Metabolic syndrome is a condition characterized by a clustering of metabolic abnormalities associated with an increased risk of type 2 diabetes and cardiovascular disease. An impaired insulin-stimulated myocardial glucose metabolism has been shown to be a risk factor for the development of cardiovascular disease in patients with type 2 diabetes. Whether cardiac insulin resistance occurs in subjects with metabolic syndrome remains uncertain. To investigate this issue, we evaluated myocardial glucose metabolic rate using cardiac dynamic 18F-FDG-PET combined with euglycemic-hyperinsulinemic clamp in three groups: a group of normal glucose tolerant individuals without metabolic syndrome (n = 10), a group of individuals with type 2 diabetes and metabolic syndrome (n = 19), and a group of subjects with type 2 diabetes without metabolic syndrome (n = 6). After adjusting for age and gender, individuals with type 2 diabetes and metabolic syndrome exhibited a significant reduction in insulin-stimulated myocardial glucose metabolic rate (10.5 ± 9.04 μmol/min/100 g) as compared with both control subjects (32.9 ± 9.7 μmol/min/100 g; P < 0.0001) and subjects with type 2 diabetes without metabolic syndrome (25.15 ± 4.92 μmol/min/100 g; P = 0.01). Conversely, as compared with control subjects (13.01 ± 8.53 mg/min x Kg FFM), both diabetic individuals with metabolic syndrome (3.06 ± 1.7 mg/min × Kg FFM, P = 0.008) and those without metabolic syndrome (2.91 ± 1.54 mg/min × Kg FFM, P = 0.01) exhibited a significant reduction in whole-body insulin-stimulated glucose disposal, while no difference was observed between the 2 groups of subjects with type 2 diabetes with or without metabolic syndrome. Univariate correlations showed that myocardial glucose metabolism was positively correlated with insulin-stimulated glucose disposal (r = 0.488, P = 0.003), and negatively correlated with the presence of metabolic syndrome (r = -0.743, P < 0.0001) and with its individual components. In conclusion, our data suggest that an impaired myocardial glucose metabolism may represent an early cardio-metabolic defect in individuals with the coexistence of type 2 diabetes and metabolic syndrome, regardless of whole-body insulin resistance.

Metabolic Syndrome Is Associated With Impaired Insulin-Stimulated Myocardial Glucose Metabolic Rate in Individuals With Type 2 Diabetes. A Cardiac Dynamic 18F-FDG-PET Study

Vizza, Patrizia;Cicone, Francesco;Sesti, Giorgio
Ultimo
Writing – Original Draft Preparation
2022

Abstract

Metabolic syndrome is a condition characterized by a clustering of metabolic abnormalities associated with an increased risk of type 2 diabetes and cardiovascular disease. An impaired insulin-stimulated myocardial glucose metabolism has been shown to be a risk factor for the development of cardiovascular disease in patients with type 2 diabetes. Whether cardiac insulin resistance occurs in subjects with metabolic syndrome remains uncertain. To investigate this issue, we evaluated myocardial glucose metabolic rate using cardiac dynamic 18F-FDG-PET combined with euglycemic-hyperinsulinemic clamp in three groups: a group of normal glucose tolerant individuals without metabolic syndrome (n = 10), a group of individuals with type 2 diabetes and metabolic syndrome (n = 19), and a group of subjects with type 2 diabetes without metabolic syndrome (n = 6). After adjusting for age and gender, individuals with type 2 diabetes and metabolic syndrome exhibited a significant reduction in insulin-stimulated myocardial glucose metabolic rate (10.5 ± 9.04 μmol/min/100 g) as compared with both control subjects (32.9 ± 9.7 μmol/min/100 g; P < 0.0001) and subjects with type 2 diabetes without metabolic syndrome (25.15 ± 4.92 μmol/min/100 g; P = 0.01). Conversely, as compared with control subjects (13.01 ± 8.53 mg/min x Kg FFM), both diabetic individuals with metabolic syndrome (3.06 ± 1.7 mg/min × Kg FFM, P = 0.008) and those without metabolic syndrome (2.91 ± 1.54 mg/min × Kg FFM, P = 0.01) exhibited a significant reduction in whole-body insulin-stimulated glucose disposal, while no difference was observed between the 2 groups of subjects with type 2 diabetes with or without metabolic syndrome. Univariate correlations showed that myocardial glucose metabolism was positively correlated with insulin-stimulated glucose disposal (r = 0.488, P = 0.003), and negatively correlated with the presence of metabolic syndrome (r = -0.743, P < 0.0001) and with its individual components. In conclusion, our data suggest that an impaired myocardial glucose metabolism may represent an early cardio-metabolic defect in individuals with the coexistence of type 2 diabetes and metabolic syndrome, regardless of whole-body insulin resistance.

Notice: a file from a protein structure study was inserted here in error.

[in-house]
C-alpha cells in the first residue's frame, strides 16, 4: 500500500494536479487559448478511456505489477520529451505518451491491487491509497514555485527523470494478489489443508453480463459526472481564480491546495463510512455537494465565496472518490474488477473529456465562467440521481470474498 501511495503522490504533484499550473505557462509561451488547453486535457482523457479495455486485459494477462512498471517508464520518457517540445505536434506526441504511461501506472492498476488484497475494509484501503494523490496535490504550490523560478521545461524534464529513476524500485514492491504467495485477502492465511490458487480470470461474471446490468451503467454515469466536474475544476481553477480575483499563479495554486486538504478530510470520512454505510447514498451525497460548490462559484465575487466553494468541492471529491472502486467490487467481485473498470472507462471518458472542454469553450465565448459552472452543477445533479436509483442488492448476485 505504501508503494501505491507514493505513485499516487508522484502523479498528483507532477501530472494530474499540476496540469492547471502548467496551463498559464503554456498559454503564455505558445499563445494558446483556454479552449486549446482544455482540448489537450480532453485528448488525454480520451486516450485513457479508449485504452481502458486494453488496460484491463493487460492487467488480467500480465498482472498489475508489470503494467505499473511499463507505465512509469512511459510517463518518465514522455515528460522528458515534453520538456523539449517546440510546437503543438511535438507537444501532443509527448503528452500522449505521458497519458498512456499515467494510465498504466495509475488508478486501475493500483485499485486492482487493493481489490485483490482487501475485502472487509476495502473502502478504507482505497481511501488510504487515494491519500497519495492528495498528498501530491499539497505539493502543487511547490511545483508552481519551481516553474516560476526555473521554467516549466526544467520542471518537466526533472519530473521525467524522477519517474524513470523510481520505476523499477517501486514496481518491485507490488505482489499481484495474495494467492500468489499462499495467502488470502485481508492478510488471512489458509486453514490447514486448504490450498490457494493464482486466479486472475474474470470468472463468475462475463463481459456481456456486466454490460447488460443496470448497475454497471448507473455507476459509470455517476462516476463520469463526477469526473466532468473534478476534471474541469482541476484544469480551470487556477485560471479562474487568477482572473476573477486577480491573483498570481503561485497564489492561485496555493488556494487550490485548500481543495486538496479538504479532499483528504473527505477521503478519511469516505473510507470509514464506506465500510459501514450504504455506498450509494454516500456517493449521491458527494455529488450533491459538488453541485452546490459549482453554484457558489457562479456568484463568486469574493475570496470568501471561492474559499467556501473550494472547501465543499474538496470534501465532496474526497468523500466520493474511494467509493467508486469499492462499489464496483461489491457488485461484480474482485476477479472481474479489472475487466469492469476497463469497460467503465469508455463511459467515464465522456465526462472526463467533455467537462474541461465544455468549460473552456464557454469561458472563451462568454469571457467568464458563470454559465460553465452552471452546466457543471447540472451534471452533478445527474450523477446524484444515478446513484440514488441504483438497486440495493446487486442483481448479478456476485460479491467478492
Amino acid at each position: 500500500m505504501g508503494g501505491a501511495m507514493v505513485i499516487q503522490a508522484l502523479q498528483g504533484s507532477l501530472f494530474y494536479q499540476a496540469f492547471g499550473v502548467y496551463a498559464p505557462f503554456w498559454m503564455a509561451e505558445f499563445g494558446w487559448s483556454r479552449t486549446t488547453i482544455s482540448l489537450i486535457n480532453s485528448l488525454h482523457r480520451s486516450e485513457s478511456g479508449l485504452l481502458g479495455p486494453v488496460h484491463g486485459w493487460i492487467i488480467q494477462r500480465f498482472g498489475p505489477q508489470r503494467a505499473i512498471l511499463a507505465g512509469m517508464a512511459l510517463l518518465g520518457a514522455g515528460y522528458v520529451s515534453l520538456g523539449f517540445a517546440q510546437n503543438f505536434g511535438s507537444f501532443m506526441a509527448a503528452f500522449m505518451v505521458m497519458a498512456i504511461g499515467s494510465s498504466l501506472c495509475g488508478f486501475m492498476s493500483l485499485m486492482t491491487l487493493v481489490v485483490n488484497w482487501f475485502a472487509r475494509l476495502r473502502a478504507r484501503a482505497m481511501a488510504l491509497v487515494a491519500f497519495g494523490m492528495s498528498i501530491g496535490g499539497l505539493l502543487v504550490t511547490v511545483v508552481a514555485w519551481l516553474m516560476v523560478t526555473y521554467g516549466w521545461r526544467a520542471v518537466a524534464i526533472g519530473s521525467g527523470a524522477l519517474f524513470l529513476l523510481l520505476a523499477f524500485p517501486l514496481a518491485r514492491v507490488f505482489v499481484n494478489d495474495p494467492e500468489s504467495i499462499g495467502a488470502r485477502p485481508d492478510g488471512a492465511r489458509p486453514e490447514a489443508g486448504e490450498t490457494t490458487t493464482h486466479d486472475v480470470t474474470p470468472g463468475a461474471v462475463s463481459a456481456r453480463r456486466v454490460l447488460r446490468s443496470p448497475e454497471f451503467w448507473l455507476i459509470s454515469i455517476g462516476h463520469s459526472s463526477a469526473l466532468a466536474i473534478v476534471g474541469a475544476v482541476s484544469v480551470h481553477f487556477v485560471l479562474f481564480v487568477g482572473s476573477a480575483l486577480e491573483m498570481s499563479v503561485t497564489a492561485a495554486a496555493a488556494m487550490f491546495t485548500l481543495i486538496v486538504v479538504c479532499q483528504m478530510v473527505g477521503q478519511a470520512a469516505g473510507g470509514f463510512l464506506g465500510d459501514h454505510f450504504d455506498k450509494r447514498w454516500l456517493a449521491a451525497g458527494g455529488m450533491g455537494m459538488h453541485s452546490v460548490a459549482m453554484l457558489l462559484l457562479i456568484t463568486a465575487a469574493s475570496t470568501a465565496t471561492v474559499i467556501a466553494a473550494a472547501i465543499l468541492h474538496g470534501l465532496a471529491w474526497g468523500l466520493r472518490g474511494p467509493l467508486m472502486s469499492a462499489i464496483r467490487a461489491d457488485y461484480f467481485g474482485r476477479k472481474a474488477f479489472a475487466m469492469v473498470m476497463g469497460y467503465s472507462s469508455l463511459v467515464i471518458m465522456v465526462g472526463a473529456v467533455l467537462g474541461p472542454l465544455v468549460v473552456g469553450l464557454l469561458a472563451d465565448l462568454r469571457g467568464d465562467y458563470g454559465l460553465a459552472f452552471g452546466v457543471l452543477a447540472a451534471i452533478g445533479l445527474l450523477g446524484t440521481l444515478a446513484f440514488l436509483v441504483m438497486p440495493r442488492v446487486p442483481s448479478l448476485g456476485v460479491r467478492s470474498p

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Utilizza questo identificativo per citare o creare un link a questo documento: http://hdl.handle.net/11573/1651006
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